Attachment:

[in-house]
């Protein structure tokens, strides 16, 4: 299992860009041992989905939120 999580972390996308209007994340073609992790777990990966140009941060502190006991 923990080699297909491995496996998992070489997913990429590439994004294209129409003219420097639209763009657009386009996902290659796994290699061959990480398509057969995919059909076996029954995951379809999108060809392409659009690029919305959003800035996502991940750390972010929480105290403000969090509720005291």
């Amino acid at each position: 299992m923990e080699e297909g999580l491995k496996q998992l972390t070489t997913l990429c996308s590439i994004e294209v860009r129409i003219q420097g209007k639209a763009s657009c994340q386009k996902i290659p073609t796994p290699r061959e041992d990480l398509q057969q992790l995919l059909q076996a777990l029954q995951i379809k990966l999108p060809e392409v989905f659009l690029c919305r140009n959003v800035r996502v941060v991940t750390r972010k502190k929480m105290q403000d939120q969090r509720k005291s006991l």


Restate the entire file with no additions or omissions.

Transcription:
[in-house]
């Protein structure tokens, strides 16, 4: 299992860009041992989905939120 999580972390996308209007994340073609992790777990990966140009941060502190006991 923990080699297909491995496996998992070489997913990429590439994004294209129409003219420097639209763009657009386009996902290659796994290699061959990480398509057969995919059909076996029954995951379809999108060809392409659009690029919305959003800035996502991940750390972010929480105290403000969090509720005291």
């Amino acid at each position: 299992m923990e080699e297909g999580l491995k496996q998992l972390t070489t997913l990429c996308s590439i994004e294209v860009r129409i003219q420097g209007k639209a763009s657009c994340q386009k996902i290659p073609t796994p290699r061959e041992d990480l398509q057969q992790l995919l059909q076996a777990l029954q995951i379809k990966l999108p060809e392409v989905f659009l690029c919305r140009n959003v800035r996502v941060v991940t750390r972010k502190k929480m105290q403000d939120q969090r509720k005291s006991l």